Splint doesn't interpret const (at all). See the manual section on modifies checking (http://www.splint.org/manual/html/sec7.html).



  18. I develop code on an embedded system with a compiler that uses nonstandard key words and data types. I would like to run Splint on my code but these nonstandard keywords cause parse errors. What should I do?

    You can often use -D to solve this problem.

    If you just want to ignore a keyword, you can add -Dnonstandardkeyword= to make the preprocessor eliminate the keyword, where nonstandardkeyword is the name of the keyword. Similarly, you can use -Dspecialtype=int to make a custom type parse as an int.

  19. How can I get Splint to recognize directory trees and local source include directories? I've tried putting them in my path but it doesn't seem to look beyond the current directory.

    You can use -I to set the include path like you would with a compiler.



  20. I use realloc in my code. How can I get Splint in check this code more effectively?

    The semantics of realloc cannot be describe precisely with Splint's annotations since its memory behavior is different depending on its return value. When realloc succeeds, the pointer passed to it is no longer valid.  The returned pointer points to available storage with the specified size, and the values are copied from the leading portion of the original storage indicated by the pointer passed to the function.  When realloc returns a NULL pointer, and more than zero bytes were supposed to be allocated, no new storage has been allocated.  The original pointer passed in is not deallocated and its contents are still accessible.  (Under ANSI C '89 and later, malloc and realloc may return NULL if asked for zero bytes.  In this case, realloc would release the old storage.)

    If you do use realloc, we recommend that you use a wrapper around it.

  21. Warnings and Errors

  22. Why do I get a warning when multiplying different integer types? The C standard says this is ok. Why is this wrong?

    There are lots of things that the C spec allows and defines clearly, that Splint will provide warnings for. It's not a question of it being "wrong", it's a matter of it being likely to reveal a programming mistake.
  23. Why does splint complain if I ignore the return value of scanf but not printf?

    This is just a strategic decision --- we view ignoring the result of a scanf to be more likely to reveal a problem with the code than ignoring the result of a printf, even though strict programmers will want to check the result of printf also.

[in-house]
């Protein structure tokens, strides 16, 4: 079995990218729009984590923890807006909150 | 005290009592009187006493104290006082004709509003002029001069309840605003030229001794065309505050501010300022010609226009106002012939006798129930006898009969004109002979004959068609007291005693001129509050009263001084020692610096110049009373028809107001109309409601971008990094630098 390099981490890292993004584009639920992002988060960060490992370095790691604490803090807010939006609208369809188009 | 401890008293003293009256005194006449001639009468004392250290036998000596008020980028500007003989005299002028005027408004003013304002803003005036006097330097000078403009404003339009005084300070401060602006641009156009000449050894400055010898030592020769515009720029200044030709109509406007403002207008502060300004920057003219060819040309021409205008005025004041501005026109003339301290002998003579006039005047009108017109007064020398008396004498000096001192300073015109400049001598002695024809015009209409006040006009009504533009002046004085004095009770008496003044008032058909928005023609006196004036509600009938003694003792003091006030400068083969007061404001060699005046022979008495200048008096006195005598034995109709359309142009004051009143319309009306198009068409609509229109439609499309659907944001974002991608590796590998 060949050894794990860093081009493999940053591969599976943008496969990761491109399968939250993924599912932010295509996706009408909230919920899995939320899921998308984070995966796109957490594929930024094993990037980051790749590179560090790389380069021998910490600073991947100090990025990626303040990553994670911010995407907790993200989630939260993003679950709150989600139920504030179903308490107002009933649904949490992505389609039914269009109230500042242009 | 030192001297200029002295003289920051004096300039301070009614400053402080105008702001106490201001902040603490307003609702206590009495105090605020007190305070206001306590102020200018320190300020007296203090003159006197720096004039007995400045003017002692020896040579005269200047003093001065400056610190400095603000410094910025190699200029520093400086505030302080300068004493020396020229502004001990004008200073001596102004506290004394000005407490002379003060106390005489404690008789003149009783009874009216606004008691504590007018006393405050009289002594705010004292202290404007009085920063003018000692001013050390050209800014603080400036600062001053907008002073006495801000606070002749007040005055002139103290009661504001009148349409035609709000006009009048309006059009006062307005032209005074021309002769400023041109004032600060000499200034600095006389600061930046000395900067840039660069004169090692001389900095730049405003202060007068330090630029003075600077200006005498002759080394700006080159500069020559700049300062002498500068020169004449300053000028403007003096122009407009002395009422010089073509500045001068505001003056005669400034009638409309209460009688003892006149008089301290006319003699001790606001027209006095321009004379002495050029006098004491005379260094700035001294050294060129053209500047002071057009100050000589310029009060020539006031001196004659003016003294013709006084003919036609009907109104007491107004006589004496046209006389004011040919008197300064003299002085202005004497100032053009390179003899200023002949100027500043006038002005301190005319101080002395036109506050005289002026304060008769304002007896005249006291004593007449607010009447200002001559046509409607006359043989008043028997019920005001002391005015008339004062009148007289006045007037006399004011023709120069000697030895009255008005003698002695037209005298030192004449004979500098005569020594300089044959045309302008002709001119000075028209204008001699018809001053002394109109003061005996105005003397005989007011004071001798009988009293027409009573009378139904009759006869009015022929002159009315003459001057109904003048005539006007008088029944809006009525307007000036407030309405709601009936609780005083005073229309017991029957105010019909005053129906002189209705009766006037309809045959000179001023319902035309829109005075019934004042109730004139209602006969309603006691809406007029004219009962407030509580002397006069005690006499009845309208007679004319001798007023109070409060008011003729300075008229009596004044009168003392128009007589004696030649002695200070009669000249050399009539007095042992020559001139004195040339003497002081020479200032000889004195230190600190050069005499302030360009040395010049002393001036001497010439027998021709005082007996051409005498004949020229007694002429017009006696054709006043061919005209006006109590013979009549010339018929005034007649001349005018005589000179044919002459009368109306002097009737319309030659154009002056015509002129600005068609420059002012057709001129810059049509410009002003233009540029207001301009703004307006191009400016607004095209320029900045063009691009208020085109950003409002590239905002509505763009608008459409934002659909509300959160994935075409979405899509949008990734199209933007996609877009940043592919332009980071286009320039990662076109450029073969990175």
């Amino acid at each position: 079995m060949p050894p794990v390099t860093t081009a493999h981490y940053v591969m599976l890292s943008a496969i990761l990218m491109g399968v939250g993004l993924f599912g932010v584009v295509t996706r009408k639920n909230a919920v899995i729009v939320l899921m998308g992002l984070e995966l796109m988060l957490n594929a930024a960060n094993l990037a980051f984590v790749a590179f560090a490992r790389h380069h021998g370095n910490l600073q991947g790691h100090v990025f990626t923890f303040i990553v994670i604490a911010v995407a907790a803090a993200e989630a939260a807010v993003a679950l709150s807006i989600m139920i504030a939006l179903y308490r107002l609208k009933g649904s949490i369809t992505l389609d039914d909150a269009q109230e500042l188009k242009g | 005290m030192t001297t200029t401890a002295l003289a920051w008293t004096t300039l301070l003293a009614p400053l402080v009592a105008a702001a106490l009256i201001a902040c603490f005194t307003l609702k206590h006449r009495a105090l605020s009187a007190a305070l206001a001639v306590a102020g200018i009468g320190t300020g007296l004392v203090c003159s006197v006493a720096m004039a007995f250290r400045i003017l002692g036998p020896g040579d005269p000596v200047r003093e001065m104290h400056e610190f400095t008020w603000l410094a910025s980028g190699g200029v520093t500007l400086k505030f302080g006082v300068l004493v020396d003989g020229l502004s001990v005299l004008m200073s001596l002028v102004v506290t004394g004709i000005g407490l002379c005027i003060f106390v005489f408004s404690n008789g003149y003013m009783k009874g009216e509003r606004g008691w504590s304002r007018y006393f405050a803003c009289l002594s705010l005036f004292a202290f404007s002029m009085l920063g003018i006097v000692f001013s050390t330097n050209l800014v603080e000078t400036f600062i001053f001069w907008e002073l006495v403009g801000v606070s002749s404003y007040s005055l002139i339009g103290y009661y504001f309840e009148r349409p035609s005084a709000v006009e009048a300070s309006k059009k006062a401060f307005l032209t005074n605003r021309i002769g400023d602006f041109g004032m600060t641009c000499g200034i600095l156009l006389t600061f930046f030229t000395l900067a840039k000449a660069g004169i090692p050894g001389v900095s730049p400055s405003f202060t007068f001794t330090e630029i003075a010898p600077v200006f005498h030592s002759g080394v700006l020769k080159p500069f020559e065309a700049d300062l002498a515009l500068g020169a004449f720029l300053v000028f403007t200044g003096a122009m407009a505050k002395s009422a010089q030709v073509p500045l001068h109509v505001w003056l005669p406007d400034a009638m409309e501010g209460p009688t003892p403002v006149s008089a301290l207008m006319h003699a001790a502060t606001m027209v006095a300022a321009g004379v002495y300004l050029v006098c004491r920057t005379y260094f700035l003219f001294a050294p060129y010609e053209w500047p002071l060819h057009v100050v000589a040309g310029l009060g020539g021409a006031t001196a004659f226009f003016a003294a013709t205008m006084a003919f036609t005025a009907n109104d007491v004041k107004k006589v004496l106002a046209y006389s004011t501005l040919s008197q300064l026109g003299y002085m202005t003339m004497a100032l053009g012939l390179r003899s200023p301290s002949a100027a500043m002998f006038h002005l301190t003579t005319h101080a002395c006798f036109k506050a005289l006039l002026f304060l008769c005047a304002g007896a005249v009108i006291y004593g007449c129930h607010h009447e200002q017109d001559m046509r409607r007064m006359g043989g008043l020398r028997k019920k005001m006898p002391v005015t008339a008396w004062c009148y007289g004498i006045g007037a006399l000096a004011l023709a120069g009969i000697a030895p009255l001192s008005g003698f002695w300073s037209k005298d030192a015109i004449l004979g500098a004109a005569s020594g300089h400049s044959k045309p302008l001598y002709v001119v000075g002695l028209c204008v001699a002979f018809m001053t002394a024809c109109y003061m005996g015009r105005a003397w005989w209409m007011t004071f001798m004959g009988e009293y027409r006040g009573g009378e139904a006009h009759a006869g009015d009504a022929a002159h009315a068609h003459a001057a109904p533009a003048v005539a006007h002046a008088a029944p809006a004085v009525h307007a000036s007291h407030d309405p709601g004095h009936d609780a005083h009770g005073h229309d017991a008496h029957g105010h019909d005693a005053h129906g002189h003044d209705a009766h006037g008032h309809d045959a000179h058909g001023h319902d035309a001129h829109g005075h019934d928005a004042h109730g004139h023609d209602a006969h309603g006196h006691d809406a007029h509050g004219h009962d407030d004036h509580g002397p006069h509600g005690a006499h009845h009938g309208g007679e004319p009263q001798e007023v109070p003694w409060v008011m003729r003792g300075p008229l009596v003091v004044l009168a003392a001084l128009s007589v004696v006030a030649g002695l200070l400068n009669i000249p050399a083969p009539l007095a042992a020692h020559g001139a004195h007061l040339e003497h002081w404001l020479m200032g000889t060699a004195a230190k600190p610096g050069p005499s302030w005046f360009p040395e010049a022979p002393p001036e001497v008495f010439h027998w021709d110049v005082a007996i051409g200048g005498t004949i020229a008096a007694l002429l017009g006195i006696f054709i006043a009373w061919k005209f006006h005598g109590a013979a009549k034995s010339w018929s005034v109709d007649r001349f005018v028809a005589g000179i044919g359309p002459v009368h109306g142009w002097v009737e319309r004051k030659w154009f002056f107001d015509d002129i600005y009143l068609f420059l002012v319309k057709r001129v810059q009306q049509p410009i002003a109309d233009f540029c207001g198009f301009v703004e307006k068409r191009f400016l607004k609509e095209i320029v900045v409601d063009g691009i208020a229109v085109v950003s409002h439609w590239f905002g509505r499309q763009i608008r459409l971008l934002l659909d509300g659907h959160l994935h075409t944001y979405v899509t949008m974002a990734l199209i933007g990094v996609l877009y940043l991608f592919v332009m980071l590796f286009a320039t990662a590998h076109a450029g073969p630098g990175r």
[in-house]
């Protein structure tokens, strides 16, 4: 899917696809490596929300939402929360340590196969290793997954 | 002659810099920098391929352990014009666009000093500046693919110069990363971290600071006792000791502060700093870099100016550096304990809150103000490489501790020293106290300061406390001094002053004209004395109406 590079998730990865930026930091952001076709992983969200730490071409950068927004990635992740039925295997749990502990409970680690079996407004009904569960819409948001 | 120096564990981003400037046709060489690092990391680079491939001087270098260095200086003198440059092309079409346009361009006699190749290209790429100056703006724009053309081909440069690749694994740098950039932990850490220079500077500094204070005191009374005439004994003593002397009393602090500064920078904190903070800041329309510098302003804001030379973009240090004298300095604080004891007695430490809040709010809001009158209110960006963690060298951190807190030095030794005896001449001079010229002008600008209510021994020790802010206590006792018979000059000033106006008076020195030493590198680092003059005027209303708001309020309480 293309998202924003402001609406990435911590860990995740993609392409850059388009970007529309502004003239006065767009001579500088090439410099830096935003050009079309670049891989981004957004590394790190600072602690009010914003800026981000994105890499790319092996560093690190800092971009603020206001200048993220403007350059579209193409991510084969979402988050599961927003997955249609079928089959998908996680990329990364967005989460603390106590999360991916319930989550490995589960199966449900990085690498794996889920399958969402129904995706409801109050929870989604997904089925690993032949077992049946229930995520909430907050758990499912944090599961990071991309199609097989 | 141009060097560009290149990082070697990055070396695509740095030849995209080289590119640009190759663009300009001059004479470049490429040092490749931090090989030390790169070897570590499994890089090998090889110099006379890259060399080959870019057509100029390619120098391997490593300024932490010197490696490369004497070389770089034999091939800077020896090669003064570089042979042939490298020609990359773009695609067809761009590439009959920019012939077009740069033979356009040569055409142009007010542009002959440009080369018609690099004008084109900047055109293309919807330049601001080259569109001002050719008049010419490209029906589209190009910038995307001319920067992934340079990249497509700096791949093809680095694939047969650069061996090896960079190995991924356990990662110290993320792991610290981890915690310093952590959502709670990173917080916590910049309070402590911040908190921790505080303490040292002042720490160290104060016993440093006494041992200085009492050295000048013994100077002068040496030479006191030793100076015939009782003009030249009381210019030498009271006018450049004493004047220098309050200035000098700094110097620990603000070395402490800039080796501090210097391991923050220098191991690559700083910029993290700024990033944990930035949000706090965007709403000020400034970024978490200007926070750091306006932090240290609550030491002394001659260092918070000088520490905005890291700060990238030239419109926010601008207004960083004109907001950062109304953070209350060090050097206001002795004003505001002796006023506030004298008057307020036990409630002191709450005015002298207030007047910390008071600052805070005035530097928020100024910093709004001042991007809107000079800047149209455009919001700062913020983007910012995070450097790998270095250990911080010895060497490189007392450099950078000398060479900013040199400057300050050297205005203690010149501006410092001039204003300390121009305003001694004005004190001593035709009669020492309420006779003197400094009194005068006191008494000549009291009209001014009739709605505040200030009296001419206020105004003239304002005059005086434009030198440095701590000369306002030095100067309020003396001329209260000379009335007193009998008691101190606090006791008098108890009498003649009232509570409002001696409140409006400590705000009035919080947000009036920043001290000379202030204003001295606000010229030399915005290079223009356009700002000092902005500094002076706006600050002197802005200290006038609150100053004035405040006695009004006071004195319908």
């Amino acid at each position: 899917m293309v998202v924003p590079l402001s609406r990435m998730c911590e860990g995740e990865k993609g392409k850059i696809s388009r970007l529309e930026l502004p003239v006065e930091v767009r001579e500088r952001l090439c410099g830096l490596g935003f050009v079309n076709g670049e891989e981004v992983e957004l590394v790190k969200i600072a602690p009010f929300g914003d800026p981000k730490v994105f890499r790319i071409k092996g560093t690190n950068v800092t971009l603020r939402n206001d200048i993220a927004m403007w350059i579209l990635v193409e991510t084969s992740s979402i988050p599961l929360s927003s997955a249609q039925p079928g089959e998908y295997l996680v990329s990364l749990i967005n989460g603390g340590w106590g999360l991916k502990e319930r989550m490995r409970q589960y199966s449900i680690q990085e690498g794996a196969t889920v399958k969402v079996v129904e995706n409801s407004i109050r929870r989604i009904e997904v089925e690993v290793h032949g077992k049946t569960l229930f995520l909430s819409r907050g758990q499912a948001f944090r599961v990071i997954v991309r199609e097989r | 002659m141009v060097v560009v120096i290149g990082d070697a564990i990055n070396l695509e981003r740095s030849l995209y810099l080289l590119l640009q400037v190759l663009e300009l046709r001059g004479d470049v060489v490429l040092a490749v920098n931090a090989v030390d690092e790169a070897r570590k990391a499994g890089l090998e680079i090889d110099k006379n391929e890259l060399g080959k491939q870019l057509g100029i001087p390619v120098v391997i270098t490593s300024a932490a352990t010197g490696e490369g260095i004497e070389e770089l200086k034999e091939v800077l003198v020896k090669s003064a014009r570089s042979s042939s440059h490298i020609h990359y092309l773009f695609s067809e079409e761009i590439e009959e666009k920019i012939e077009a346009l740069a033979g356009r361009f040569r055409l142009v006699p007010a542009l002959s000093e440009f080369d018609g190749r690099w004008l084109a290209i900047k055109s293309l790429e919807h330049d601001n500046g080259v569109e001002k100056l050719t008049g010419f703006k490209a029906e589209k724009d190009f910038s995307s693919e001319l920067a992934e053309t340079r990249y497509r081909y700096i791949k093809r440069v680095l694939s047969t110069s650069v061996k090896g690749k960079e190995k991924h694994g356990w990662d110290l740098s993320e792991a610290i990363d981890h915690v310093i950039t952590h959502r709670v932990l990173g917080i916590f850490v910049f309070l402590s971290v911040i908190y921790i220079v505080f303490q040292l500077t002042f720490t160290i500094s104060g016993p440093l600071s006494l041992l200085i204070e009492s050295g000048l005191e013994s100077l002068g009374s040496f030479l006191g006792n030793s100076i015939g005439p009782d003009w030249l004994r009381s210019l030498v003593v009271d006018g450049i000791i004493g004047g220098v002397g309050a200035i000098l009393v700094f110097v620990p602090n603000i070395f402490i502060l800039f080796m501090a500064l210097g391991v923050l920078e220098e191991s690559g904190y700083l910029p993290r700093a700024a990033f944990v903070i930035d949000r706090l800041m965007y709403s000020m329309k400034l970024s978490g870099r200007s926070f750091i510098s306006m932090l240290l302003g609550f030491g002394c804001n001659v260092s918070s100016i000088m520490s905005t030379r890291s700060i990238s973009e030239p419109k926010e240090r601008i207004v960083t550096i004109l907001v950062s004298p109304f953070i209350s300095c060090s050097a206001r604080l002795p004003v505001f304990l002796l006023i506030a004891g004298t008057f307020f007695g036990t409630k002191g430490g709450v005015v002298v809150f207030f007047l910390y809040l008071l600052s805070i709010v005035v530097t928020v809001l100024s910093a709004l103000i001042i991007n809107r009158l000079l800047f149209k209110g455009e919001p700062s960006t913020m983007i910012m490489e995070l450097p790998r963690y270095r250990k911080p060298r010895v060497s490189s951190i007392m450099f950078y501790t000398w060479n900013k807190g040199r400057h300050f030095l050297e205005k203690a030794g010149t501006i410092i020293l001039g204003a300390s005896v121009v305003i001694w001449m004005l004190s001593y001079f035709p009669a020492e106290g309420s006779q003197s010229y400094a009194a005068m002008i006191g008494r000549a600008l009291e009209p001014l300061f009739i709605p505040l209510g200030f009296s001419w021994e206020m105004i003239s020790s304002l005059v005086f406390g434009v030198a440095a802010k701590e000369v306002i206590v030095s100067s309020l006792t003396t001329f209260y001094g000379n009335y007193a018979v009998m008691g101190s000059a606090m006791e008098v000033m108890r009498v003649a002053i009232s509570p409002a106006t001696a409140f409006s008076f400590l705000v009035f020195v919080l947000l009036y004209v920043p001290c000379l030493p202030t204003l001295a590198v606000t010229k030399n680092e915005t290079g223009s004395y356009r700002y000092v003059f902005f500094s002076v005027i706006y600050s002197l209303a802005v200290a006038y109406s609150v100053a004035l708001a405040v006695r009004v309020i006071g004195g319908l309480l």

If you want stricter checking, use the flags +ansistrictlib, +posixstrictlib, +unixstrictlib to select the strict versions of these libraries.

  24. I get parse errors when I try to run Splint on code like #define MACROdebug(...) blahblah . Can I use variadic macros in Splint?

    Sorry, Splint does not yet support variadic macros. We hope to fix this in a future release.



  25. Bugs

  26. I think I've found a bug in Splint. What should I do?

    See http://www.splint.org/bugs.html for a list of known bugs and instructions on reporting bugs.



  27. Splint tells me that there is a bug and I should report it. What information should I send?

    Ideally we would like enough code to reproduce the problem. Small snippets of code which trigger the bug are the best but more code is also acceptable.

    If we're not able to reproduce the problem, then we are unlikely to be able to patch Splint. However, we would still appreciate hearing about the bug and may be able to at least to offer you advice on working around the problem.

  28. Additional Information

  29. My question isn't answered here. How can I get more information about Splint?

    The Splint manual is available at: http://www.splint.org/manual/

    The mailing list archives are at:

    http://www.splint.org/lists.html/

    If you're still unable to find the information to answer your question, you can try posting the question to the splint-discuss mailing list (see http://www.splint.org/lists.html)

    You can also email us at splint@splint.org.